Businesses choose the city centre for connection and character

In the past year, the number of businesses in the heart of Auckland city has grown by 2.2%, bringing the total to almost 12,0001. Why have all of these businesses chosen to be here? Although factors in this decision will be as varied as the businesses themselves, to a large extent they boil down to the connection and character that the city centre offers.

We’ve recently seen the return of the gift and design store The Vault, which has a 25-year history in the city, and asked owner Sarah Solaris about her decision to return to the High Street District after a brief hiatus out of the city.

One of the reasons Sarah gives for her businesses’ return was the number of potential customers in her target market. “You’ve got a captive audience… people who work there and the tourists, which is a great market for us.”

Sarah Solaris, The Vault, Chancery Square

Being near the right people is also a strong theme in a Gravitas report for Auckland Council2 looking at business location decisions for professional services business. As one research participant said, “We want to be in the vibrant CBD where you’re running into, bumping into your clients basically.”

Of course, connection is more than just being where customers are. Whether it’s proximity to top restaurants to host clients or being near the bank for cash deposits, businesses need the right mix of shops, hospitality and services for their staff, clients and customers as well as good transport options. Being close to everything that businesses need is more than just a nice to have; a recent Auckland Council study3 found that walkability within Auckland’s CBD is likely to make a positive contribution to economic productivity.

The character of the city and the precincts and buildings within it is another key factor, says Sarah.

“The historic buildings really give the place a lot of character. The city’s squares and the public spaces make it more user friendly, good for tourists and people who work here. There’s been hugely positive change in last five years - Britomart is gorgeous, the laneways look great, Freyberg Square looks a million dollars. Aesthetically and practically, things seem to be moving in the right direction with how the city looks thanks to council and some private developers.”

The physical environment is only part of the city’s character. A CBD location is associated with being ‘interesting and vibrant’, ‘prestige’ and ‘professional’, according to the Gravitas report, which says that for some, location is “an essential statement of the calibre of their organisation”.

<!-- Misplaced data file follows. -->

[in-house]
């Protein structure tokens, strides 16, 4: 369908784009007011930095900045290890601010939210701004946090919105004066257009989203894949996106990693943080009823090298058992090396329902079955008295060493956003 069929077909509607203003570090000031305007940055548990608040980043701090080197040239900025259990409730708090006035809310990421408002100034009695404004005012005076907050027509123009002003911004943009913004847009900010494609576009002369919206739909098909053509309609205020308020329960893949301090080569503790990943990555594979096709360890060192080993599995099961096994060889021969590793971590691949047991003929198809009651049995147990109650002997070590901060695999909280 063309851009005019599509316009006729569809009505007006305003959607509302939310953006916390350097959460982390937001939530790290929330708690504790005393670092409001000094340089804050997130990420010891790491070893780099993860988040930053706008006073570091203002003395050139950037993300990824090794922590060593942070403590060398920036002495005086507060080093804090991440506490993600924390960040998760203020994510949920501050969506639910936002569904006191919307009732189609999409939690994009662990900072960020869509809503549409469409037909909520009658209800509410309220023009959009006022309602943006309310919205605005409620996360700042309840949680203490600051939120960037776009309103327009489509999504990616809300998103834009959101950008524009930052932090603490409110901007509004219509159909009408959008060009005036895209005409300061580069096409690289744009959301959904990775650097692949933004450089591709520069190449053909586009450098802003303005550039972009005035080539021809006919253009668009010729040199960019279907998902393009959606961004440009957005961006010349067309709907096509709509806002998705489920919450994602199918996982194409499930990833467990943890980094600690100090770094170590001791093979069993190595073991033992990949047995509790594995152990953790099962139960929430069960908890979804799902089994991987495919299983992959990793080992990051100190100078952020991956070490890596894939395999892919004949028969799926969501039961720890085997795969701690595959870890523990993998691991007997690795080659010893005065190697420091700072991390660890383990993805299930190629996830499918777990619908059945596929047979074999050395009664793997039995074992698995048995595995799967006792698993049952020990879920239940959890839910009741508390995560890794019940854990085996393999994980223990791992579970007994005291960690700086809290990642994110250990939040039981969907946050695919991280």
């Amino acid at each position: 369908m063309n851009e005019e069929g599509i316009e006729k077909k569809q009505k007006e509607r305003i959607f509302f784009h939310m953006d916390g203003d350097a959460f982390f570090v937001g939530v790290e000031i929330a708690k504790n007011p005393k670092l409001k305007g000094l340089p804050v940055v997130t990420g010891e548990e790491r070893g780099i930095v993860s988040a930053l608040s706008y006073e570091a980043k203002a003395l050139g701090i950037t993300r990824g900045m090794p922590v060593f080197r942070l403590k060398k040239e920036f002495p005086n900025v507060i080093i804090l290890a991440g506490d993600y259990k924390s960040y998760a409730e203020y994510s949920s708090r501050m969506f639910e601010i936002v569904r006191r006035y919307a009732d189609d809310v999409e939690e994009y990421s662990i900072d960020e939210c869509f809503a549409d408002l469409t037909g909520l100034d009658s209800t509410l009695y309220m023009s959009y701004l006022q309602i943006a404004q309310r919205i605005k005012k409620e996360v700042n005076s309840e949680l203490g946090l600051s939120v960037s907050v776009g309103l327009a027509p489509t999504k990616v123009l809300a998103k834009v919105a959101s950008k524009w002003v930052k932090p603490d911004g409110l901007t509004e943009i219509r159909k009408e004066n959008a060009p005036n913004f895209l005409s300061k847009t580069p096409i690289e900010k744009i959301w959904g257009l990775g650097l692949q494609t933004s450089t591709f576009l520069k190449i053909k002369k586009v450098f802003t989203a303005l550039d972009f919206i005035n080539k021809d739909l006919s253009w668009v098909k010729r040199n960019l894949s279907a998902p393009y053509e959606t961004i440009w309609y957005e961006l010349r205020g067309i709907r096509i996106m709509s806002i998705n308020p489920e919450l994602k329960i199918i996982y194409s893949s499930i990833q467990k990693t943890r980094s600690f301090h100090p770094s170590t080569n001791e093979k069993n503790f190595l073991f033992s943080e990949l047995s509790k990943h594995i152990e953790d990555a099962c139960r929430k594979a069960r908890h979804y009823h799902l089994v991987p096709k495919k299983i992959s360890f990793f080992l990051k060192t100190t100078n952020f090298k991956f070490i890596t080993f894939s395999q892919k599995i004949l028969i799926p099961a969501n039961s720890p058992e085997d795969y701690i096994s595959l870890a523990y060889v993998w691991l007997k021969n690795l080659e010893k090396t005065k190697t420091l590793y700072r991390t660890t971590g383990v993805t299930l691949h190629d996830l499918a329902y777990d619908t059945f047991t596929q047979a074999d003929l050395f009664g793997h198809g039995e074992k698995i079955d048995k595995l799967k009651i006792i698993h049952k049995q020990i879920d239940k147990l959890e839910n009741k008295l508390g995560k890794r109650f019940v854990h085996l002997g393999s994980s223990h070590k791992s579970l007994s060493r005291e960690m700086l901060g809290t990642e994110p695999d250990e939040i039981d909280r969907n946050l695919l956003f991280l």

Design, transport and social changes ahead should further enhance the city’s desirability as a business location. Continued public investment with funding from the city centre targeted rate, making the city more people-friendly with shared spaces and a laneway circuit, benefits business. As Sarah says, “I’m really pro-pedestrianisation, I think it’s a fabulous thing, the way of the future. Who wants to compete with cars when you want to stroll around and get your lunch?”

Just how we’ve seen significant development in Britomart since the opening of the train station there, huge transformation has already begun along the route of the City Rail Link, with $2 billion of private sector investment along Albert St expected between 2016 and 2021. 

With the city centre residential population projected to grow another 25% to reach 50,0004 in the next decade and with opportunities like the America’s Cup acting as a catalyst for further legacy development of the city centre, we look forward to seeing how the connection and character here evolve, making the city centre an even more attractive and successful place to do business.

  1. Infometrics Auckland City Centre Economic Profile 
  2. ‘Drivers of business location in the Auckland CBD’, prepared for Auckland Council by Gravitas Research and Strategy, 23 November 2011.
  3. 'The relationship between pedestrian connectivity and economic productivity in Auckland’s city centre', Auckland Council, March 2017
  4. Statistics NZ population projections as at June 2016
Last updated: 
Monday 4 Dec 2017